Roger Kahn, author of the Dodgers baseball classic ‘The Boys of Summer,’ dead at 92
Bill Veeck, who in his full-throttle lifetime owned the Cleveland Indians, the St. Louis Browns and the Chicago White Sox, and thus knew a little about baseball, once observed, “Roger Kahn is doomed to go through life having everything he writes compared with ‘The Boys of Summer.’”
As it turns out, Veeck was dead center. In introductions, in print, whenever the name Roger Kahn appeared, it was invariably followed by, “the author of ‘The Boys of Summer.’” Not that it bothered Kahn, who went right on writing. If fans, baseball people and Sports Illustrated wanted to hail his work, which sold more than 3 million copies, as the finest baseball book ever written, well ....
Forever linked to his beloved Brooklyn Dodgers, the subject of his signature work, Kahn died Thursday in New York, his literary agent Robert Wilson said. He was 92.
Acclaimed by many as the best baseball writing in the country, his prolific output was widely diverse. He wrote more than 20 books, two of them novels, the others dealing with such topics as politics, Jews in America, racial injustice, student unrest and boxing, and countless magazine articles on whatever else he found interesting or disturbing.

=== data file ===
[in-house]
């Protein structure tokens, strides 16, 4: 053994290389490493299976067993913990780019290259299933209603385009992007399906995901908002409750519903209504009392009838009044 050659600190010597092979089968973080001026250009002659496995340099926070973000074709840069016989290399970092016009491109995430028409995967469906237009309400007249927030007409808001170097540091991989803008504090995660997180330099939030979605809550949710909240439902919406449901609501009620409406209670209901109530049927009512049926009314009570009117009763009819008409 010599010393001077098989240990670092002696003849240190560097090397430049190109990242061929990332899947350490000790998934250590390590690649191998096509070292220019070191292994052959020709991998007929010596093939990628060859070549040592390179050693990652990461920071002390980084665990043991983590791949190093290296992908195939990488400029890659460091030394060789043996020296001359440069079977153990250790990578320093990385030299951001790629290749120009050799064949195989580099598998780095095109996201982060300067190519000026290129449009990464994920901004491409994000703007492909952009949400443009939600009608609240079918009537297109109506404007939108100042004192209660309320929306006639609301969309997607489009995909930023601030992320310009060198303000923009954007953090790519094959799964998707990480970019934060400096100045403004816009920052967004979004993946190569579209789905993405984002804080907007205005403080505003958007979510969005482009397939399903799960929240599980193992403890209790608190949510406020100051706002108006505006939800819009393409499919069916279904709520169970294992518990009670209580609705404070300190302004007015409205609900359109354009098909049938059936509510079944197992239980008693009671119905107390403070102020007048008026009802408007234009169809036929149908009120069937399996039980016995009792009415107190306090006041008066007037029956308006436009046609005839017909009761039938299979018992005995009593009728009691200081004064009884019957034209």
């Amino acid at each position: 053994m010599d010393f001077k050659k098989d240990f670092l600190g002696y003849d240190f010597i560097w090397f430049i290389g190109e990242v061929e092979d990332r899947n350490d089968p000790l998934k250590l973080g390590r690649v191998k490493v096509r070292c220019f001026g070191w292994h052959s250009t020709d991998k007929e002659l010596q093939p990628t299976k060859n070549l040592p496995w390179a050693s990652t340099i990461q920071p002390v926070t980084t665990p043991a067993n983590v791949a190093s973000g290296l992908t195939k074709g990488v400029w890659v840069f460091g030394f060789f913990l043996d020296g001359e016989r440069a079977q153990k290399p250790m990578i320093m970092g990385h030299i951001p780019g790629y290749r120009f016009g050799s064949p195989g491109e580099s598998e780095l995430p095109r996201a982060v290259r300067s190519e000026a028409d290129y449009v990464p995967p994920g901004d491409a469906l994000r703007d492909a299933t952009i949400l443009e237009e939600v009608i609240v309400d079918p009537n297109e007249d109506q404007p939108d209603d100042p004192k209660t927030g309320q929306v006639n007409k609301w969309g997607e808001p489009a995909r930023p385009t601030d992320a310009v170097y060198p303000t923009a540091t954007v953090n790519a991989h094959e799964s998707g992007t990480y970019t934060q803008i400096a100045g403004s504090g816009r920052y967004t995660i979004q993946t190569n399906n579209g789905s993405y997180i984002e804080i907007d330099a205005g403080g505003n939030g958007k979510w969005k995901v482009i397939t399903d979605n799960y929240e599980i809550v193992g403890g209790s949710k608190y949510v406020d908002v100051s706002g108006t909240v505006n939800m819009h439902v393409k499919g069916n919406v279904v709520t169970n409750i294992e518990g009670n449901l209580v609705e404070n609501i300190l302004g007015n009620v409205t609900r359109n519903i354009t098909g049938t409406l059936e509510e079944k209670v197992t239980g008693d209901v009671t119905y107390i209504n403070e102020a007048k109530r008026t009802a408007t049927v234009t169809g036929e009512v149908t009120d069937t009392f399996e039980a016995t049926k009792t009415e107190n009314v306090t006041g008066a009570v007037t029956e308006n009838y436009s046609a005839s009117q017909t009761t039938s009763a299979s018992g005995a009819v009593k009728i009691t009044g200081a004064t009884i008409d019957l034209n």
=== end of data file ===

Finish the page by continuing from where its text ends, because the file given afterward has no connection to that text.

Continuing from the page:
He had also been sports editor of Newsweek, editor at large of the Saturday Evening Post, a columnist for Esquire magazine, a writing professor at three colleges, and a friend and admirer of poet Robert Frost.
Even so, he often wandered back to baseball, his first love. Besides his 1972 epic, “The Boys of Summer,” in which he recalled his childhood as a fan of the Dodgers, the team he covered as a sportswriter in the early 1950s, then examined the same players’ mostly unhappy lives after baseball, he wrote eight other books about baseball and baseball players and their lives.